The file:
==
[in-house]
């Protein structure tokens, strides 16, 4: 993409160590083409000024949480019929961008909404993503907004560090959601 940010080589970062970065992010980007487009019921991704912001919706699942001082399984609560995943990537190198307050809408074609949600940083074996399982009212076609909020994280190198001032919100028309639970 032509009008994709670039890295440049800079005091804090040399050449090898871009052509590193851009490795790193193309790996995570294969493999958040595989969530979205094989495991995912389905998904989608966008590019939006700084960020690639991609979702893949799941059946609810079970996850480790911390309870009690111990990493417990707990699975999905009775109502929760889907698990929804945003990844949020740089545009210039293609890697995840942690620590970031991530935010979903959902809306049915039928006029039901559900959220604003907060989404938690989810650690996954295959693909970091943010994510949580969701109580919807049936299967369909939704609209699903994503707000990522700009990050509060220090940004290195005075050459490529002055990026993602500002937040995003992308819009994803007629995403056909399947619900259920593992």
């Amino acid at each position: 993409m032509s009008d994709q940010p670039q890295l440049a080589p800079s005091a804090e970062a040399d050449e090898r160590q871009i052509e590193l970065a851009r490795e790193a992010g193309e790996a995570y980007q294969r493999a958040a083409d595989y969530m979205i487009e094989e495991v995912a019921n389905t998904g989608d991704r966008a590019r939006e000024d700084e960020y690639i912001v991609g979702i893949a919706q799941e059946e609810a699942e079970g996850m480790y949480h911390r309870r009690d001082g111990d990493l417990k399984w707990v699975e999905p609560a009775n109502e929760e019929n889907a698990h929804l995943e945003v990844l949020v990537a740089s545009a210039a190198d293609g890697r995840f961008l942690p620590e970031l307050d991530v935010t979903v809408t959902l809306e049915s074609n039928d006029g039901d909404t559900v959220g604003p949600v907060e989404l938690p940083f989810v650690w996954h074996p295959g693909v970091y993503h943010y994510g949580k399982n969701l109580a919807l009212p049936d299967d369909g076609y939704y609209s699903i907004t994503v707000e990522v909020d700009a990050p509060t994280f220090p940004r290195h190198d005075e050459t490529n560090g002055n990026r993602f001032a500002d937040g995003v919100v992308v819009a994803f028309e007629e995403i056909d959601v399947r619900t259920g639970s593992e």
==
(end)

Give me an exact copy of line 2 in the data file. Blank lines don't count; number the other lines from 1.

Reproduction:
């Protein structure tokens, strides 16, 4: 993409160590083409000024949480019929961008909404993503907004560090959601 940010080589970062970065992010980007487009019921991704912001919706699942001082399984609560995943990537190198307050809408074609949600940083074996399982009212076609909020994280190198001032919100028309639970 032509009008994709670039890295440049800079005091804090040399050449090898871009052509590193851009490795790193193309790996995570294969493999958040595989969530979205094989495991995912389905998904989608966008590019939006700084960020690639991609979702893949799941059946609810079970996850480790911390309870009690111990990493417990707990699975999905009775109502929760889907698990929804945003990844949020740089545009210039293609890697995840942690620590970031991530935010979903959902809306049915039928006029039901559900959220604003907060989404938690989810650690996954295959693909970091943010994510949580969701109580919807049936299967369909939704609209699903994503707000990522700009990050509060220090940004290195005075050459490529002055990026993602500002937040995003992308819009994803007629995403056909399947619900259920593992």